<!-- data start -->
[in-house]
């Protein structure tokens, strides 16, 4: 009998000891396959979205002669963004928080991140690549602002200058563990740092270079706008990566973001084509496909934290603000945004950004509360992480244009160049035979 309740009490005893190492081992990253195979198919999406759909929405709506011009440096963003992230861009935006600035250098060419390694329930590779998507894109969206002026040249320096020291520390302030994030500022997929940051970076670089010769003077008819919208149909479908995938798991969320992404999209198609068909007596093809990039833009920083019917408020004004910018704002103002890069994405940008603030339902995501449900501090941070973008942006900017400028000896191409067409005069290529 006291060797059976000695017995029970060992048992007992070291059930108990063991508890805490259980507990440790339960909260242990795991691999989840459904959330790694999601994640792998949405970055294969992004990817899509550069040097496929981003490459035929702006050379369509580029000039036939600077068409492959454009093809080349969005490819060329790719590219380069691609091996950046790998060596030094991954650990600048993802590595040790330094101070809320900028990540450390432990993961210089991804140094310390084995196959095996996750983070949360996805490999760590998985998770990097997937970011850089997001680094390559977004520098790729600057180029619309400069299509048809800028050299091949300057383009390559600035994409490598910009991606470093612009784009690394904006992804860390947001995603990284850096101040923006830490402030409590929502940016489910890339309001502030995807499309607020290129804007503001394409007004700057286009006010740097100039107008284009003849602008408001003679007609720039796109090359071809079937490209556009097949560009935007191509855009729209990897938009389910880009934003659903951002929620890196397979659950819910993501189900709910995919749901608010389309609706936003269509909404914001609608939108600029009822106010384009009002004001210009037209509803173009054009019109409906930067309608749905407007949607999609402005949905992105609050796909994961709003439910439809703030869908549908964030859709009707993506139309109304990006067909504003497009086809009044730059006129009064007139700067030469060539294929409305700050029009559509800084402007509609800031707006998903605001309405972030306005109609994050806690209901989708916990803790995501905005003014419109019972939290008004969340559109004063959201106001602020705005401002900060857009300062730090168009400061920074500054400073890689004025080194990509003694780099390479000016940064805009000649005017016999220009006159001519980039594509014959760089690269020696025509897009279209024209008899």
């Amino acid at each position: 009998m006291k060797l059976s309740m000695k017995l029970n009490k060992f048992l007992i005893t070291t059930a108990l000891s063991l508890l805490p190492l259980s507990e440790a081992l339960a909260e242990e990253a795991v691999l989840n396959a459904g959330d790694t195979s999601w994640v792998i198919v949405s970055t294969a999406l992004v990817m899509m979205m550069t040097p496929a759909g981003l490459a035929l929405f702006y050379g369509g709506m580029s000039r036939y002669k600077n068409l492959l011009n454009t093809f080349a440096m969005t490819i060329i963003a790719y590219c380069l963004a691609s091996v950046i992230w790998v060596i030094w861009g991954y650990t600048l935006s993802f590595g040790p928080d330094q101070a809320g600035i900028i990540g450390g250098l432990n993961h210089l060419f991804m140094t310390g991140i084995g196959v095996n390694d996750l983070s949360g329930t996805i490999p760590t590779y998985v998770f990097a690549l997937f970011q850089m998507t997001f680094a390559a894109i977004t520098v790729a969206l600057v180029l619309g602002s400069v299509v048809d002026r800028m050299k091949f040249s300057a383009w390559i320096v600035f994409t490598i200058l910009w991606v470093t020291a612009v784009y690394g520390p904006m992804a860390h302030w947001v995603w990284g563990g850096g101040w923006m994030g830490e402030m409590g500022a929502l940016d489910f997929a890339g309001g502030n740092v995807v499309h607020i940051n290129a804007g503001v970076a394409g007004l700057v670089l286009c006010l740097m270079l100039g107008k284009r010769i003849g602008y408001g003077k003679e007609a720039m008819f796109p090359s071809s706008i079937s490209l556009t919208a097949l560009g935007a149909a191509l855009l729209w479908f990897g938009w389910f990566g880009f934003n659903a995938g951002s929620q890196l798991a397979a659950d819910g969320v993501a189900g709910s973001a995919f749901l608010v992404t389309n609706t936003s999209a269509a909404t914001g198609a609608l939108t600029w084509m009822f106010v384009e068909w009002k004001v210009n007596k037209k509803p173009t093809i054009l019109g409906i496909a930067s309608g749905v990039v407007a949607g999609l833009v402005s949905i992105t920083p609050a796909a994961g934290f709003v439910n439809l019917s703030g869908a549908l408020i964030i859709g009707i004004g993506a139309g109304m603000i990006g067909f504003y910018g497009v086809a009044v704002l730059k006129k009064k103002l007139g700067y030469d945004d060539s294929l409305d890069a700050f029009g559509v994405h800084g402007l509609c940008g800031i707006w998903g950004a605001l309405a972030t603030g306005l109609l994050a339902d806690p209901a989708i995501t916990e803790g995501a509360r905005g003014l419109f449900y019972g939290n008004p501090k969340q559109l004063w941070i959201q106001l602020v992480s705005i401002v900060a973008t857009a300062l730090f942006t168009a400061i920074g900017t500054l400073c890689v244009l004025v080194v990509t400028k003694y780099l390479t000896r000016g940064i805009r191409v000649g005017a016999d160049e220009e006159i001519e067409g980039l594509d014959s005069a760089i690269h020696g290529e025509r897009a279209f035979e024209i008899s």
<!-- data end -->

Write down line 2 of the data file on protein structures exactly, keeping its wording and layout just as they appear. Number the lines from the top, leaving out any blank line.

């Protein structure tokens, strides 16, 4: 009998000891396959979205002669963004928080991140690549602002200058563990740092270079706008990566973001084509496909934290603000945004950004509360992480244009160049035979 309740009490005893190492081992990253195979198919999406759909929405709506011009440096963003992230861009935006600035250098060419390694329930590779998507894109969206002026040249320096020291520390302030994030500022997929940051970076670089010769003077008819919208149909479908995938798991969320992404999209198609068909007596093809990039833009920083019917408020004004910018704002103002890069994405940008603030339902995501449900501090941070973008942006900017400028000896191409067409005069290529 006291060797059976000695017995029970060992048992007992070291059930108990063991508890805490259980507990440790339960909260242990795991691999989840459904959330790694999601994640792998949405970055294969992004990817899509550069040097496929981003490459035929702006050379369509580029000039036939600077068409492959454009093809080349969005490819060329790719590219380069691609091996950046790998060596030094991954650990600048993802590595040790330094101070809320900028990540450390432990993961210089991804140094310390084995196959095996996750983070949360996805490999760590998985998770990097997937970011850089997001680094390559977004520098790729600057180029619309400069299509048809800028050299091949300057383009390559600035994409490598910009991606470093612009784009690394904006992804860390947001995603990284850096101040923006830490402030409590929502940016489910890339309001502030995807499309607020290129804007503001394409007004700057286009006010740097100039107008284009003849602008408001003679007609720039796109090359071809079937490209556009097949560009935007191509855009729209990897938009389910880009934003659903951002929620890196397979659950819910993501189900709910995919749901608010389309609706936003269509909404914001609608939108600029009822106010384009009002004001210009037209509803173009054009019109409906930067309608749905407007949607999609402005949905992105609050796909994961709003439910439809703030869908549908964030859709009707993506139309109304990006067909504003497009086809009044730059006129009064007139700067030469060539294929409305700050029009559509800084402007509609800031707006998903605001309405972030306005109609994050806690209901989708916990803790995501905005003014419109019972939290008004969340559109004063959201106001602020705005401002900060857009300062730090168009400061920074500054400073890689004025080194990509003694780099390479000016940064805009000649005017016999220009006159001519980039594509014959760089690269020696025509897009279209024209008899």